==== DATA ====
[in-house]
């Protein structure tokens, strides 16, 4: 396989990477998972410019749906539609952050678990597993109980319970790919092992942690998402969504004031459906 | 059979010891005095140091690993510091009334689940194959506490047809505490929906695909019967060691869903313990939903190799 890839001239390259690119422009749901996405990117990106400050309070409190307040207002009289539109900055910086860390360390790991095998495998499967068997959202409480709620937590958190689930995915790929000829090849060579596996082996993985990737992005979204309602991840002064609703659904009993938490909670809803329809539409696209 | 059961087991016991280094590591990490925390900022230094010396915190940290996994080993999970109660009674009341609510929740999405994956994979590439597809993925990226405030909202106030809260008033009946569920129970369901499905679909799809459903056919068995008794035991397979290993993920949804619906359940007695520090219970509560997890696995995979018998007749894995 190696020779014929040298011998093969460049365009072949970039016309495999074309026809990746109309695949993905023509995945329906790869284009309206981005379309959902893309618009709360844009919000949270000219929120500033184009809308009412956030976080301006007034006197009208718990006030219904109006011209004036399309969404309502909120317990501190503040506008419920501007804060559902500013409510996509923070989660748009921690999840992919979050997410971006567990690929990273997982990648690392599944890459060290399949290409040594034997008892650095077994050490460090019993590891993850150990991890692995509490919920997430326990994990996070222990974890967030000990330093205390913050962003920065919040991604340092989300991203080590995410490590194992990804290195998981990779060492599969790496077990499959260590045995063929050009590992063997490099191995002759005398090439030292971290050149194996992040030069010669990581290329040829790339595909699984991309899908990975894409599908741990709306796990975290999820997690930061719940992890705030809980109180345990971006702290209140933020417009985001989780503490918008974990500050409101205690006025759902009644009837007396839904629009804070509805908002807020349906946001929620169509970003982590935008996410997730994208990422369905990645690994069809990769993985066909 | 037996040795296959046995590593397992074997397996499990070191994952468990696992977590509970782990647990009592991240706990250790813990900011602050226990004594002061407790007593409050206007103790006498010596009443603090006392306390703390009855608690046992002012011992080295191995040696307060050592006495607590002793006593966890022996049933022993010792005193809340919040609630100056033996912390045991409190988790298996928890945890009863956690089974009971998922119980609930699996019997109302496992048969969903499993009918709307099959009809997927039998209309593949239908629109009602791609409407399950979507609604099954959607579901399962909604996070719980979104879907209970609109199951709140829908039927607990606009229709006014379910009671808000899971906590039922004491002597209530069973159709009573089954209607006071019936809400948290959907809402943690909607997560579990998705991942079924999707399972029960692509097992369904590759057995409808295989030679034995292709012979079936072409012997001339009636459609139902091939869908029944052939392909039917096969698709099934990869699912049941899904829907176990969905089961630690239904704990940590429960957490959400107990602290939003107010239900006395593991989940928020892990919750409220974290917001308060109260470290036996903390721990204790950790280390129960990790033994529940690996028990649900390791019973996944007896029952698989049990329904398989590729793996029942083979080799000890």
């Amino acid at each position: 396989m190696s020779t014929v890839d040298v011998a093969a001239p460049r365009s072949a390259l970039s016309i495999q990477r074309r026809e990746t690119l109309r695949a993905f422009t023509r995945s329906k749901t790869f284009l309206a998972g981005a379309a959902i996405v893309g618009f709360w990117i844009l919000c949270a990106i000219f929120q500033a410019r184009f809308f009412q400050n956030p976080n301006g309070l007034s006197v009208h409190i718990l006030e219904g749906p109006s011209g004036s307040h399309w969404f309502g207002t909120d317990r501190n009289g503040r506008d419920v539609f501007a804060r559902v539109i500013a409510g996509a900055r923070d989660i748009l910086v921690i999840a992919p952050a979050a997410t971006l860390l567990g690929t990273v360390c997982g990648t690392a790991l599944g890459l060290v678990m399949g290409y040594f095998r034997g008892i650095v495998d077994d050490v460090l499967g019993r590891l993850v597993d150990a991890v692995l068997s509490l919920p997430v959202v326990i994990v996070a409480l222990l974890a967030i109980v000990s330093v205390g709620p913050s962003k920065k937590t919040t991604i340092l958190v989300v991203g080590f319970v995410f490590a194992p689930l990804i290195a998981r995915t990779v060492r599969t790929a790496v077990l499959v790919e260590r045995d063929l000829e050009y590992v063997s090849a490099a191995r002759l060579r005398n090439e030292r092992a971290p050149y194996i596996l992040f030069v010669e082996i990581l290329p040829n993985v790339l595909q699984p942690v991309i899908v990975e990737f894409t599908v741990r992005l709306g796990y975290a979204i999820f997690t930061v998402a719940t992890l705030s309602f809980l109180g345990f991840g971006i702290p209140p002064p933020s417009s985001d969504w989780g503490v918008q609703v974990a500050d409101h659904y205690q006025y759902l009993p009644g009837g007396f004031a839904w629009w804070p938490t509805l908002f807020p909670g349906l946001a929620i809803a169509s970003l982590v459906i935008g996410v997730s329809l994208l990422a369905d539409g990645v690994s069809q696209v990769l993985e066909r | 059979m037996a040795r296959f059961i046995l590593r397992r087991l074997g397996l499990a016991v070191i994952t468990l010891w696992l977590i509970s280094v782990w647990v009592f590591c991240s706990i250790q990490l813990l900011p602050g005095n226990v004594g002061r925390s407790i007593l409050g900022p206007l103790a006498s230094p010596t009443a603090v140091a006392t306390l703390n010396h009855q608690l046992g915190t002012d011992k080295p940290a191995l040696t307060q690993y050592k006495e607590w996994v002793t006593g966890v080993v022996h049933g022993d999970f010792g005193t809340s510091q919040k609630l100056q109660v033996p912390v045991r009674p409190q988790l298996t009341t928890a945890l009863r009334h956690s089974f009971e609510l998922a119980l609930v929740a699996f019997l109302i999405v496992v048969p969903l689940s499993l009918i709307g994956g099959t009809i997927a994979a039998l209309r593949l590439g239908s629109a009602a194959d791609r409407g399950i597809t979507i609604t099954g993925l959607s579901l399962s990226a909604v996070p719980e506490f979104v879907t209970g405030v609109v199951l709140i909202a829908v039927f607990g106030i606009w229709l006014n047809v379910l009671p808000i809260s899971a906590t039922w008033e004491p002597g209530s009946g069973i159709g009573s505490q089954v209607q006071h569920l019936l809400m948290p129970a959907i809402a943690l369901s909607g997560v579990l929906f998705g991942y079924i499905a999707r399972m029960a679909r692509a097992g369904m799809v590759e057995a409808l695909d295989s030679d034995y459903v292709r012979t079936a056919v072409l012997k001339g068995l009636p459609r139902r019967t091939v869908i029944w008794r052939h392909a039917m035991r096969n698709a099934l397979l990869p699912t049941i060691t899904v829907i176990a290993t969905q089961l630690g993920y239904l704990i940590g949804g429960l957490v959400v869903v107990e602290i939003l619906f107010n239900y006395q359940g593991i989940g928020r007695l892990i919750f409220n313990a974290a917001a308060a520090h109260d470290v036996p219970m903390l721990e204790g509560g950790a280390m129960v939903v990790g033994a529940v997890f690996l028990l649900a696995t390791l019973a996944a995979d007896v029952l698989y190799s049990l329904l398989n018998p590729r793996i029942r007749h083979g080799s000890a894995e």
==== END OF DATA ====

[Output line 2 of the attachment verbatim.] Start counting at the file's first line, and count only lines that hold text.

């Protein structure tokens, strides 16, 4: 396989990477998972410019749906539609952050678990597993109980319970790919092992942690998402969504004031459906 | 059979010891005095140091690993510091009334689940194959506490047809505490929906695909019967060691869903313990939903190799 890839001239390259690119422009749901996405990117990106400050309070409190307040207002009289539109900055910086860390360390790991095998495998499967068997959202409480709620937590958190689930995915790929000829090849060579596996082996993985990737992005979204309602991840002064609703659904009993938490909670809803329809539409696209 | 059961087991016991280094590591990490925390900022230094010396915190940290996994080993999970109660009674009341609510929740999405994956994979590439597809993925990226405030909202106030809260008033009946569920129970369901499905679909799809459903056919068995008794035991397979290993993920949804619906359940007695520090219970509560997890696995995979018998007749894995 190696020779014929040298011998093969460049365009072949970039016309495999074309026809990746109309695949993905023509995945329906790869284009309206981005379309959902893309618009709360844009919000949270000219929120500033184009809308009412956030976080301006007034006197009208718990006030219904109006011209004036399309969404309502909120317990501190503040506008419920501007804060559902500013409510996509923070989660748009921690999840992919979050997410971006567990690929990273997982990648690392599944890459060290399949290409040594034997008892650095077994050490460090019993590891993850150990991890692995509490919920997430326990994990996070222990974890967030000990330093205390913050962003920065919040991604340092989300991203080590995410490590194992990804290195998981990779060492599969790496077990499959260590045995063929050009590992063997490099191995002759005398090439030292971290050149194996992040030069010669990581290329040829790339595909699984991309899908990975894409599908741990709306796990975290999820997690930061719940992890705030809980109180345990971006702290209140933020417009985001989780503490918008974990500050409101205690006025759902009644009837007396839904629009804070509805908002807020349906946001929620169509970003982590935008996410997730994208990422369905990645690994069809990769993985066909 | 037996040795296959046995590593397992074997397996499990070191994952468990696992977590509970782990647990009592991240706990250790813990900011602050226990004594002061407790007593409050206007103790006498010596009443603090006392306390703390009855608690046992002012011992080295191995040696307060050592006495607590002793006593966890022996049933022993010792005193809340919040609630100056033996912390045991409190988790298996928890945890009863956690089974009971998922119980609930699996019997109302496992048969969903499993009918709307099959009809997927039998209309593949239908629109009602791609409407399950979507609604099954959607579901399962909604996070719980979104879907209970609109199951709140829908039927607990606009229709006014379910009671808000899971906590039922004491002597209530069973159709009573089954209607006071019936809400948290959907809402943690909607997560579990998705991942079924999707399972029960692509097992369904590759057995409808295989030679034995292709012979079936072409012997001339009636459609139902091939869908029944052939392909039917096969698709099934990869699912049941899904829907176990969905089961630690239904704990940590429960957490959400107990602290939003107010239900006395593991989940928020892990919750409220974290917001308060109260470290036996903390721990204790950790280390129960990790033994529940690996028990649900390791019973996944007896029952698989049990329904398989590729793996029942083979080799000890």